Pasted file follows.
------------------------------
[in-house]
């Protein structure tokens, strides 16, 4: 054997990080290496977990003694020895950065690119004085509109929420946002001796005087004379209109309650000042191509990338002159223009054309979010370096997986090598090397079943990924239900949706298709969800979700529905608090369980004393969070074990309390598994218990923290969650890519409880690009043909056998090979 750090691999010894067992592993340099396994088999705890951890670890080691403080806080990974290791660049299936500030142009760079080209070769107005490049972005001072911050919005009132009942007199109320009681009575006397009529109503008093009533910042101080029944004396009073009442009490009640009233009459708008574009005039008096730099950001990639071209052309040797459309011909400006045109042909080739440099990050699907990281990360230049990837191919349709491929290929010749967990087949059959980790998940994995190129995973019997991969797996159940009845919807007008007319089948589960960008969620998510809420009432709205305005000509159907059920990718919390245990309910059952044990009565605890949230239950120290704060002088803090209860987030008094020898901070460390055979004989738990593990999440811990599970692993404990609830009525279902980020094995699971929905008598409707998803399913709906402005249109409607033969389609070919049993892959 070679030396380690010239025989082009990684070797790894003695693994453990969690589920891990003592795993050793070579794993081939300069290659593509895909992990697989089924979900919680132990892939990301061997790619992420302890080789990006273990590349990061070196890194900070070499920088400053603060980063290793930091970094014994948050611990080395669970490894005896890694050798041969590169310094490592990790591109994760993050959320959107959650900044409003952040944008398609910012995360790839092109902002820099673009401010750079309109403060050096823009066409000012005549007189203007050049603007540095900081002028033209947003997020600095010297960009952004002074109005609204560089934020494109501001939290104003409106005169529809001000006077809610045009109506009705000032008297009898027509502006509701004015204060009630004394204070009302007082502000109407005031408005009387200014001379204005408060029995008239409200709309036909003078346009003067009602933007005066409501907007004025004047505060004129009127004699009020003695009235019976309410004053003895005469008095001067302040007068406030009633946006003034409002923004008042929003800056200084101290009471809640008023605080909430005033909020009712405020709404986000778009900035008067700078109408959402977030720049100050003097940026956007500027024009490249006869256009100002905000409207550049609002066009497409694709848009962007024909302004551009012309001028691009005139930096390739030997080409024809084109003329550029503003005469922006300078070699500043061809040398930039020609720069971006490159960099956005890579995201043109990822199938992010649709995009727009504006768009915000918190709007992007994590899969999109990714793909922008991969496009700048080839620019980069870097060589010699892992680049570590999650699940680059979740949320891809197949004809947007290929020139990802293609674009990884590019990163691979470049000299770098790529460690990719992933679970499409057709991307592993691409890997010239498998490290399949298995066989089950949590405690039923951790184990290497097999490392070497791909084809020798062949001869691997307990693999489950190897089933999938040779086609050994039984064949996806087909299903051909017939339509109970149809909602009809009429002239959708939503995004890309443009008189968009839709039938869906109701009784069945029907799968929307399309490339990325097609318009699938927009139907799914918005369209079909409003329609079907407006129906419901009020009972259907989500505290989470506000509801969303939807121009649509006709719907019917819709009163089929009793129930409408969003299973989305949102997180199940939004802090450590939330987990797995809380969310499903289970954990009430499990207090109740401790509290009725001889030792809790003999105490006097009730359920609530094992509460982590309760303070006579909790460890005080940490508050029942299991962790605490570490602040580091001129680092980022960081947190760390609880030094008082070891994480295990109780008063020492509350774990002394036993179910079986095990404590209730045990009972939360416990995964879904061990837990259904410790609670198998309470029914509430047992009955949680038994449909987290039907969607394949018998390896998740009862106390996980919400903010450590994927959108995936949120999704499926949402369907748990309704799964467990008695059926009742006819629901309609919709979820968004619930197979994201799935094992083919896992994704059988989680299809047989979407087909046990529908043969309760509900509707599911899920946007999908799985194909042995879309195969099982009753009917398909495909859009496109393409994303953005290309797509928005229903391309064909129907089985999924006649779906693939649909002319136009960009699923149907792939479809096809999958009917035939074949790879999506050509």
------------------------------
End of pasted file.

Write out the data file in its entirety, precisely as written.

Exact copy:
[in-house]
């Protein structure tokens, strides 16, 4: 054997990080290496977990003694020895950065690119004085509109929420946002001796005087004379209109309650000042191509990338002159223009054309979010370096997986090598090397079943990924239900949706298709969800979700529905608090369980004393969070074990309390598994218990923290969650890519409880690009043909056998090979 750090691999010894067992592993340099396994088999705890951890670890080691403080806080990974290791660049299936500030142009760079080209070769107005490049972005001072911050919005009132009942007199109320009681009575006397009529109503008093009533910042101080029944004396009073009442009490009640009233009459708008574009005039008096730099950001990639071209052309040797459309011909400006045109042909080739440099990050699907990281990360230049990837191919349709491929290929010749967990087949059959980790998940994995190129995973019997991969797996159940009845919807007008007319089948589960960008969620998510809420009432709205305005000509159907059920990718919390245990309910059952044990009565605890949230239950120290704060002088803090209860987030008094020898901070460390055979004989738990593990999440811990599970692993404990609830009525279902980020094995699971929905008598409707998803399913709906402005249109409607033969389609070919049993892959 070679030396380690010239025989082009990684070797790894003695693994453990969690589920891990003592795993050793070579794993081939300069290659593509895909992990697989089924979900919680132990892939990301061997790619992420302890080789990006273990590349990061070196890194900070070499920088400053603060980063290793930091970094014994948050611990080395669970490894005896890694050798041969590169310094490592990790591109994760993050959320959107959650900044409003952040944008398609910012995360790839092109902002820099673009401010750079309109403060050096823009066409000012005549007189203007050049603007540095900081002028033209947003997020600095010297960009952004002074109005609204560089934020494109501001939290104003409106005169529809001000006077809610045009109506009705000032008297009898027509502006509701004015204060009630004394204070009302007082502000109407005031408005009387200014001379204005408060029995008239409200709309036909003078346009003067009602933007005066409501907007004025004047505060004129009127004699009020003695009235019976309410004053003895005469008095001067302040007068406030009633946006003034409002923004008042929003800056200084101290009471809640008023605080909430005033909020009712405020709404986000778009900035008067700078109408959402977030720049100050003097940026956007500027024009490249006869256009100002905000409207550049609002066009497409694709848009962007024909302004551009012309001028691009005139930096390739030997080409024809084109003329550029503003005469922006300078070699500043061809040398930039020609720069971006490159960099956005890579995201043109990822199938992010649709995009727009504006768009915000918190709007992007994590899969999109990714793909922008991969496009700048080839620019980069870097060589010699892992680049570590999650699940680059979740949320891809197949004809947007290929020139990802293609674009990884590019990163691979470049000299770098790529460690990719992933679970499409057709991307592993691409890997010239498998490290399949298995066989089950949590405690039923951790184990290497097999490392070497791909084809020798062949001869691997307990693999489950190897089933999938040779086609050994039984064949996806087909299903051909017939339509109970149809909602009809009429002239959708939503995004890309443009008189968009839709039938869906109701009784069945029907799968929307399309490339990325097609318009699938927009139907799914918005369209079909409003329609079907407006129906419901009020009972259907989500505290989470506000509801969303939807121009649509006709719907019917819709009163089929009793129930409408969003299973989305949102997180199940939004802090450590939330987990797995809380969310499903289970954990009430499990207090109740401790509290009725001889030792809790003999105490006097009730359920609530094992509460982590309760303070006579909790460890005080940490508050029942299991962790605490570490602040580091001129680092980022960081947190760390609880030094008082070891994480295990109780008063020492509350774990002394036993179910079986095990404590209730045990009972939360416990995964879904061990837990259904410790609670198998309470029914509430047992009955949680038994449909987290039907969607394949018998390896998740009862106390996980919400903010450590994927959108995936949120999704499926949402369907748990309704799964467990008695059926009742006819629901309609919709979820968004619930197979994201799935094992083919896992994704059988989680299809047989979407087909046990529908043969309760509900509707599911899920946007999908799985194909042995879309195969099982009753009917398909495909859009496109393409994303953005290309797509928005229903391309064909129907089985999924006649779906693939649909002319136009960009699923149907792939479809096809999958009917035939074949790879999506050509």